Dancing House

A corner jewel in Deconstructivism style

The Dancing House in Prague is the best known building of modern Czech architecture. Despite Prague being famous for its beautiful historical center that is full of stunning monuments and little snaky streets, the modern Dancing House is a popular target for tourists and photographers thanks to its non-traditional architectural design. Being placed on the coast of the longest Czech river Vltava, Dancing House represents the movement of deconstructivism in the post-communist era in the Czech Republic.

The history of Dancing House started during the second world war. There used to be a standard building with flats for people at the place where Dancing House is standing today, but the building was accidentally destroyed by American bombs during the war.


The place had been left empty for decades while the communist party was in power in Czechoslovakia, although it was decided that there was going to be a new building. Nothing however happened until 1990’s when the last Czechoslovakian and the first Czech president Vaclav Havel, living next to the Dancing House, put things into movement together with his neighbor Vlado Milunic.

The House was designed in 1992 and construction was finished in 1996. Thus, seven years after the fall of communism in Czechoslovakia and four years after Czechoslovakia split into two countries todays Dancing House was born.

There were many plans and ideas on how to build the new building. Right from the beginning, the plans were brave, original and different from anything built in Prague before.

The architect of the building is a Czech with Croatian origins, Vlado Milunic and Frank Gehry. Milunic wanted a specific deconstructed shape, resembling leaning or moving of the building to metaphorically illustrate the movement of the Czech nation from its communist past. Nowadays, Dancing House is a symbol of the arrival of democracy and freedom in the 90s.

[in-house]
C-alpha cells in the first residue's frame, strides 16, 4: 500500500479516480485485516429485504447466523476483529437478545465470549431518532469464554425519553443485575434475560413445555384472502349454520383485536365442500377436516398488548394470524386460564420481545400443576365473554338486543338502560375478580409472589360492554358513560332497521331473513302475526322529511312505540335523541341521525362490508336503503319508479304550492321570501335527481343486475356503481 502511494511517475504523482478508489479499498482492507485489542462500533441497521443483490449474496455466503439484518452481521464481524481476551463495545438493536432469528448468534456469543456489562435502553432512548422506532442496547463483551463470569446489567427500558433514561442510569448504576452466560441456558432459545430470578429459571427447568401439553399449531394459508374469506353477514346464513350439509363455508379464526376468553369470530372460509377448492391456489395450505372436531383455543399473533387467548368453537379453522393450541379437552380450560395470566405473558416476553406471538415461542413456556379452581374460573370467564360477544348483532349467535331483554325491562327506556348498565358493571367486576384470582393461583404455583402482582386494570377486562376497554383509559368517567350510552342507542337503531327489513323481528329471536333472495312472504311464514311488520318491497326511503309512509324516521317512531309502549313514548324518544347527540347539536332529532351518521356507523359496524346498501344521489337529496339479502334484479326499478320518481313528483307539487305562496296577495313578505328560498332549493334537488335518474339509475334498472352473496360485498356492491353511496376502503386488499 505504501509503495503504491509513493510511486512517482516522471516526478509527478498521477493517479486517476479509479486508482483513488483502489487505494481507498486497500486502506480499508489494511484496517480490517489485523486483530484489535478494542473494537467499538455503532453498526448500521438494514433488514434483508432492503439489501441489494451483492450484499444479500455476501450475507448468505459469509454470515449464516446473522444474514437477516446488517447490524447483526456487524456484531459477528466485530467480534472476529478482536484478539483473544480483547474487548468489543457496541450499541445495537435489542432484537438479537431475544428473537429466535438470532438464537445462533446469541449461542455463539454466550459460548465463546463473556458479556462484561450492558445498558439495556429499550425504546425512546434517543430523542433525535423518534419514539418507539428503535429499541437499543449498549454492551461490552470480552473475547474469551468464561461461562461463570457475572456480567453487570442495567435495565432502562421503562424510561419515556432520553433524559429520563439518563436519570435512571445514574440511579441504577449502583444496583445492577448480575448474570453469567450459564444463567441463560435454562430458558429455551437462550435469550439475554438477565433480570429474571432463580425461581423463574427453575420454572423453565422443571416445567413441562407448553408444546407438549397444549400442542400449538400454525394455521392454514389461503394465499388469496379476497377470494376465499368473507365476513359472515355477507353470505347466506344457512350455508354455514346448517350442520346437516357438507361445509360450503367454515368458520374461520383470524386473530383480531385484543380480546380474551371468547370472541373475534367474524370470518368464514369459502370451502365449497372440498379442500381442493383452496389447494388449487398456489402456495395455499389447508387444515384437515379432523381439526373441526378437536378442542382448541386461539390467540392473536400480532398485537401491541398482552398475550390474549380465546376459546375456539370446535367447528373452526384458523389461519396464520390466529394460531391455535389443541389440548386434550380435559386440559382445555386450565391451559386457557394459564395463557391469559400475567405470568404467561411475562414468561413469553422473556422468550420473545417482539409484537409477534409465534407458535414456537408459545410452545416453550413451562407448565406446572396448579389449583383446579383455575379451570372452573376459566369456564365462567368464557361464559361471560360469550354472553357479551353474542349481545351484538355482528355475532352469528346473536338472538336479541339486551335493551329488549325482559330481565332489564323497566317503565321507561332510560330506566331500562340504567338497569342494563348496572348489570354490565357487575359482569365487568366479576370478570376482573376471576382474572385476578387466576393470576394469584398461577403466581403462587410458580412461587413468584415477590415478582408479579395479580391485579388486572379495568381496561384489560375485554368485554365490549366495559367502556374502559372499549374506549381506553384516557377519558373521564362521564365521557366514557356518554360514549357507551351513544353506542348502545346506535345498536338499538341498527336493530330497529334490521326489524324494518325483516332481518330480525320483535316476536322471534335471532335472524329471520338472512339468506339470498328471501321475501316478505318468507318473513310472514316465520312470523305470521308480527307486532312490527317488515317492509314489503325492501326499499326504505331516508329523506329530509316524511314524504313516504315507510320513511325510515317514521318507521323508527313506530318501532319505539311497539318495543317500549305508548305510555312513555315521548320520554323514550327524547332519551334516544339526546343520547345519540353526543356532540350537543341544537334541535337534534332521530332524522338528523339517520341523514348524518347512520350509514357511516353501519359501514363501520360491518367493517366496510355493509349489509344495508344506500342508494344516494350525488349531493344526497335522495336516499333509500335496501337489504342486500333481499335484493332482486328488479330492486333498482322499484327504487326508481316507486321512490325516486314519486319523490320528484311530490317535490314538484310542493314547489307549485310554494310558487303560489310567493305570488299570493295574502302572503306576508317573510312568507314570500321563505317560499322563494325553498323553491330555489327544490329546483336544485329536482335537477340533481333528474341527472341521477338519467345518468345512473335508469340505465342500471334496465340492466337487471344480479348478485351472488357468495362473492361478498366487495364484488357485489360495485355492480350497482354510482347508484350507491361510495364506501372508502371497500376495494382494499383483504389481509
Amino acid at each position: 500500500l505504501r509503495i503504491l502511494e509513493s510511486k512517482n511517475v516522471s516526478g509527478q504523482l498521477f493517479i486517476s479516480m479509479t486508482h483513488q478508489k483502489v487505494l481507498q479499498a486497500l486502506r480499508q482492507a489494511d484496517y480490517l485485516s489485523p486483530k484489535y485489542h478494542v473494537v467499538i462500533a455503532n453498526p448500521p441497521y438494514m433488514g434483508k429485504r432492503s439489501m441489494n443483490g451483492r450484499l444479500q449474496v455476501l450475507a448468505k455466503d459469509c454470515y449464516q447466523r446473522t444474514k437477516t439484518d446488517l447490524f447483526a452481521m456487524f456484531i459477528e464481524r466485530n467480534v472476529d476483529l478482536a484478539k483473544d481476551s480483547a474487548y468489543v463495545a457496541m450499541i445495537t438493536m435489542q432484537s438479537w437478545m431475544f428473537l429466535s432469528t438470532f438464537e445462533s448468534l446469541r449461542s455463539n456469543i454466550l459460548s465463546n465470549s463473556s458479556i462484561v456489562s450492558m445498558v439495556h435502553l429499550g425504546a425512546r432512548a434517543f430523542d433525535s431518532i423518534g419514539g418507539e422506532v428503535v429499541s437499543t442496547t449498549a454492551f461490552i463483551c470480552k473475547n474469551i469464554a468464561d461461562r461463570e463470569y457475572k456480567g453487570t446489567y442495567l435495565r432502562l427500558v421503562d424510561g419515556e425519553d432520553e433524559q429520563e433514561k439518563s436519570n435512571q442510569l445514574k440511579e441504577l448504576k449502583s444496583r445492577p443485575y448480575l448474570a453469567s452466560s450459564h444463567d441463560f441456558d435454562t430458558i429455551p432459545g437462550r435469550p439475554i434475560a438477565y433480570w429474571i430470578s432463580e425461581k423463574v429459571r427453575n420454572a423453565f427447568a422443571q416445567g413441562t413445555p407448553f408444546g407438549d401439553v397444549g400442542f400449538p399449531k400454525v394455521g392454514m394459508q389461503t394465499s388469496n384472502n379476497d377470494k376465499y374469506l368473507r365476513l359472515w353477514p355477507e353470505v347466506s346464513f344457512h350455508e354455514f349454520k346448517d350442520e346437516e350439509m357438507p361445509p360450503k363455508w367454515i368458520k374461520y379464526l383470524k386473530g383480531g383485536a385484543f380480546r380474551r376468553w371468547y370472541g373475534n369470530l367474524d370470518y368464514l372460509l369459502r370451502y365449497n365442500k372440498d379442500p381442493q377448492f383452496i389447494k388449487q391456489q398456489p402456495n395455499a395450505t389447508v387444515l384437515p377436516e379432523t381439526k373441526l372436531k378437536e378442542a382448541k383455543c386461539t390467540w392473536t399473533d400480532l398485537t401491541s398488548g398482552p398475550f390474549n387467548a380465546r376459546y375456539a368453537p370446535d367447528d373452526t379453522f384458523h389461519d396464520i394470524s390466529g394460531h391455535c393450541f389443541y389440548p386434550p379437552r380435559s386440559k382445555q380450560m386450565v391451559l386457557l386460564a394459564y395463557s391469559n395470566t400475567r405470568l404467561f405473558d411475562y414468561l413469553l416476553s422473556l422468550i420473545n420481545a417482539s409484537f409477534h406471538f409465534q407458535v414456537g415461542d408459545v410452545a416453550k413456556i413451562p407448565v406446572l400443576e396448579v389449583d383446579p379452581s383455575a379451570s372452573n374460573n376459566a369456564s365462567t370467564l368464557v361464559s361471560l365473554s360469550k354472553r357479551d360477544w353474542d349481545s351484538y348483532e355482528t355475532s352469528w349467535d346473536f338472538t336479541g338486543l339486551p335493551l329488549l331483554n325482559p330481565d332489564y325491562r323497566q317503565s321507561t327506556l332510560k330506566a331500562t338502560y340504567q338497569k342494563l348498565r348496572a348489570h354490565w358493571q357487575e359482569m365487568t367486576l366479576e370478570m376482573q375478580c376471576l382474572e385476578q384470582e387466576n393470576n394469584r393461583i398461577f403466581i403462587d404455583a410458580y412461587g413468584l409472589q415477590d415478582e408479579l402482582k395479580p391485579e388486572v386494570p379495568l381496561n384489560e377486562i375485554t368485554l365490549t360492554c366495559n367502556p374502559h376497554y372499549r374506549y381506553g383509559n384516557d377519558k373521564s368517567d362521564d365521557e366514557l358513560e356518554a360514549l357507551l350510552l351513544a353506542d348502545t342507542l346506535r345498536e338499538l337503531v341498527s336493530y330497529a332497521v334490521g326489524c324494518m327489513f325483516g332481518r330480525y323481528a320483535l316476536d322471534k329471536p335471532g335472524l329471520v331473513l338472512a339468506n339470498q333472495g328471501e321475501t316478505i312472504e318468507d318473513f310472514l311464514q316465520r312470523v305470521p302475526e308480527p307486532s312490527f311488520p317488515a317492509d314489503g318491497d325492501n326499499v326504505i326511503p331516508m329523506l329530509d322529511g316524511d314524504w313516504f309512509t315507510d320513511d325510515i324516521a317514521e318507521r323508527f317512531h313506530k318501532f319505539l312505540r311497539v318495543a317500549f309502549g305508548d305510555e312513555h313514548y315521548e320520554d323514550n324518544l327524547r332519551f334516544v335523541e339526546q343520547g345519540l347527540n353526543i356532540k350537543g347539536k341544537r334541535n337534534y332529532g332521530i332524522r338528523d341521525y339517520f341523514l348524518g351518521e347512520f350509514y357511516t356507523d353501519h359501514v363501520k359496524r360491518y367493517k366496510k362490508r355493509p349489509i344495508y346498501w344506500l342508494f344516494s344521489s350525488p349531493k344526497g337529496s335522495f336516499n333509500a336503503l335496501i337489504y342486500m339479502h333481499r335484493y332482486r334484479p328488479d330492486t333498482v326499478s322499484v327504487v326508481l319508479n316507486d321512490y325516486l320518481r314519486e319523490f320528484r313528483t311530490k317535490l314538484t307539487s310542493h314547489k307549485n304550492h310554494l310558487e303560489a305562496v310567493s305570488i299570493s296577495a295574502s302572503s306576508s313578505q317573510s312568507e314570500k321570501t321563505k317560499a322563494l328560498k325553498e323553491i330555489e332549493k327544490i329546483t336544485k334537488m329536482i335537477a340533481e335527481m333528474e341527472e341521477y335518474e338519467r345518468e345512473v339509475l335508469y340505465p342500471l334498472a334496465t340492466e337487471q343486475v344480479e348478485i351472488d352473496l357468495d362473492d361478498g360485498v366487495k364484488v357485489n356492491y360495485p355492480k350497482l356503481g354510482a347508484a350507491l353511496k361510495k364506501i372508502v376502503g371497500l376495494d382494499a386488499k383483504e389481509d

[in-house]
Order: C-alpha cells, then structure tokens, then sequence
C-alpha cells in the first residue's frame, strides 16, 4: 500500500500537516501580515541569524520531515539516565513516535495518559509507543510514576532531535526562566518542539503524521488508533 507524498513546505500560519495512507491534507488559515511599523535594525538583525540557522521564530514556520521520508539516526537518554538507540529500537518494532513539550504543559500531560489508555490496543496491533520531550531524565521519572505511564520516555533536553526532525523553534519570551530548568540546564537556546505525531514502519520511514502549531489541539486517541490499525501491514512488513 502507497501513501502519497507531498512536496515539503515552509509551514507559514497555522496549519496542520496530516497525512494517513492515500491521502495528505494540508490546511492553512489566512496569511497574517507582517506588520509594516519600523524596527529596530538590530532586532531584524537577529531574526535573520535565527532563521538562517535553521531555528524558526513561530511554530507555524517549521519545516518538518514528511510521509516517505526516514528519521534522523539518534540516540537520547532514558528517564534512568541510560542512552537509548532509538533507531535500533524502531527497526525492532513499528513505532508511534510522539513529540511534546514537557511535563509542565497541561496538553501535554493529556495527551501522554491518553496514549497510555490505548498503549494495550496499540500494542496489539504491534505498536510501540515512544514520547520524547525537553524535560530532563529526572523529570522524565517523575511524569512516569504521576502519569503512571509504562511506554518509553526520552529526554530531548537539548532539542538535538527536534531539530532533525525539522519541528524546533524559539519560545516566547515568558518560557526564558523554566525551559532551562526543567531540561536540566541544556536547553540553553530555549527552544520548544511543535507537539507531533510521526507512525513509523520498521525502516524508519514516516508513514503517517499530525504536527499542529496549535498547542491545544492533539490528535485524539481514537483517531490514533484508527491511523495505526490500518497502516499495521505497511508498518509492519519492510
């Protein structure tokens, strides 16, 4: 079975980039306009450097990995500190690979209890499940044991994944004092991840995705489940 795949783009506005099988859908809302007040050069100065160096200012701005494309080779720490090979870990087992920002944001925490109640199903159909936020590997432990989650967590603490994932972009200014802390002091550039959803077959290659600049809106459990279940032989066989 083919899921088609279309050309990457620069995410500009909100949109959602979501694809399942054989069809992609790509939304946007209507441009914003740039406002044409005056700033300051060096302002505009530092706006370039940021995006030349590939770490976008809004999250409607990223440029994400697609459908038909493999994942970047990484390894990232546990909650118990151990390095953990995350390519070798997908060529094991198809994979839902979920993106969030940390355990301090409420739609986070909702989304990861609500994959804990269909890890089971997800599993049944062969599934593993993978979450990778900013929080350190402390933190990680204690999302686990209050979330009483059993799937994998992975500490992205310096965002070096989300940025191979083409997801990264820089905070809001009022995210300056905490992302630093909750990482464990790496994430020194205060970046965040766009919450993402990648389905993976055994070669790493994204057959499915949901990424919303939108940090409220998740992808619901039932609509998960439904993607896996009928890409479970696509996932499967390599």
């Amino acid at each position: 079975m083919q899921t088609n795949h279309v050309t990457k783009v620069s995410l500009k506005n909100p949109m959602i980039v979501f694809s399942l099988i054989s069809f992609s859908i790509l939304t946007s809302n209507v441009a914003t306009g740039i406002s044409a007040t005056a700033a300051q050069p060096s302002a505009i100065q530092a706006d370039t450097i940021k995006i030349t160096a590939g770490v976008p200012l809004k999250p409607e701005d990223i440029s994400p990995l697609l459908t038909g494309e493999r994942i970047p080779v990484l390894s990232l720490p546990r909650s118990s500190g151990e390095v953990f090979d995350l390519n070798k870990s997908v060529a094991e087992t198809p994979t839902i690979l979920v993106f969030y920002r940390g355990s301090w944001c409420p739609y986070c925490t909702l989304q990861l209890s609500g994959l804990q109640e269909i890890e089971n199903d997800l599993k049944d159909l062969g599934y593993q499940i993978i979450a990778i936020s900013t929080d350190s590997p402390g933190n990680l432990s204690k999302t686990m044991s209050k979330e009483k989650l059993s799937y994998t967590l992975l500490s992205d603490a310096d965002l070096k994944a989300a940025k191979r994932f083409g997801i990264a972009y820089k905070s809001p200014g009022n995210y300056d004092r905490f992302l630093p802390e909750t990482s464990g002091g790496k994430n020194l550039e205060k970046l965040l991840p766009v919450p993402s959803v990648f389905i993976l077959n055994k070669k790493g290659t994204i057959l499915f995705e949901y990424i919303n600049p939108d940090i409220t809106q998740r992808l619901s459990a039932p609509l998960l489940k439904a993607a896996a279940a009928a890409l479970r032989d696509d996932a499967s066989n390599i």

Deconstructivism is a movement of postmodern architecture, and it draws on the fragmentation of building. Buildings featuring deconstructivism lack symmetry, harmony or continuity and their surface is usually deformed, as seen at Dancing House.

The whole project of Dancing House was followed by controversy. Many people claimed that non-traditionally designed building would unfit to the rest of the city that consists mainly of Art Nouveau, Gothic and Baroque monuments and buildings. The controversy was also a reason why the project was changed many times and ended up less ambitious than the first designs aimed for. Later, Milunic stated that he was sorry the initial draft was not fulfilled. Based on the original ideas, the tower would have been taller and more beautiful. The current design of the tower was made as ‘a solution to deal with a difficult situation’, according to Milunic.


The House functions as a hotel, café and gallery, where various exhibitions take place and a restaurant that can be visited by tourists. The most exciting place inside the building is its sightseeing terrace on the top floor that offers a beautiful panorama of Prague. The terrace with its stunning view is accessible via the Glass Bar. Dancing House is in the center of Prague; therefore, transport is straightforward and accessible.

In the immediate vicinity of the Dancing House you can also find our MN6 Luxury Suites.

Article author:

Kristian Smith